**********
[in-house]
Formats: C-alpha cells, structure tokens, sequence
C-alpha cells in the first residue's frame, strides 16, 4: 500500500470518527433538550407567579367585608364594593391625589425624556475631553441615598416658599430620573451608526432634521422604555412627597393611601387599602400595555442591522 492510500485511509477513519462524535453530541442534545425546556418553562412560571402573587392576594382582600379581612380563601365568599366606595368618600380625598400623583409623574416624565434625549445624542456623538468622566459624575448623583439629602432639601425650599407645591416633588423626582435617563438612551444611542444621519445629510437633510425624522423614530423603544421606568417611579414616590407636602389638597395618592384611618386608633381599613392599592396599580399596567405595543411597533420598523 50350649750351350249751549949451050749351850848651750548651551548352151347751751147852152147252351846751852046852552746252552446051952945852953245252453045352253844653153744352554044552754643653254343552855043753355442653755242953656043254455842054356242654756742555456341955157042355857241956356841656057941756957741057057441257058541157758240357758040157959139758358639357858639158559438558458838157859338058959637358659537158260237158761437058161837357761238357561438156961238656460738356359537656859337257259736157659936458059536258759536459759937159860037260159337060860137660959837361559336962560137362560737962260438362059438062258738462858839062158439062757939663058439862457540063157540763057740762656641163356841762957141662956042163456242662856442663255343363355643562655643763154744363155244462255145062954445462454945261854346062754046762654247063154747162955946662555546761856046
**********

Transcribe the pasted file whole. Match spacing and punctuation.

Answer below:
[in-house]
Formats: C-alpha cells, structure tokens, sequence
C-alpha cells in the first residue's frame, strides 16, 4: 500500500470518527433538550407567579367585608364594593391625589425624556475631553441615598416658599430620573451608526432634521422604555412627597393611601387599602400595555442591522 492510500485511509477513519462524535453530541442534545425546556418553562412560571402573587392576594382582600379581612380563601365568599366606595368618600380625598400623583409623574416624565434625549445624542456623538468622566459624575448623583439629602432639601425650599407645591416633588423626582435617563438612551444611542444621519445629510437633510425624522423614530423603544421606568417611579414616590407636602389638597395618592384611618386608633381599613392599592396599580399596567405595543411597533420598523 50350649750351350249751549949451050749351850848651750548651551548352151347751751147852152147252351846751852046852552746252552446051952945852953245252453045352253844653153744352554044552754643653254343552855043753355442653755242953656043254455842054356242654756742555456341955157042355857241956356841656057941756957741057057441257058541157758240357758040157959139758358639357858639158559438558458838157859338058959637358659537158260237158761437058161837357761238357561438156961238656460738356359537656859337257259736157659936458059536258759536459759937159860037260159337060860137660959837361559336962560137362560737962260438362059438062258738462858839062158439062757939663058439862457540063157540763057740762656641163356841762957141662956042163456242662856442663255343363355643562655643763154744363155244462255145062954445462454945261854346062754046762654247063154747162955946662555546761856046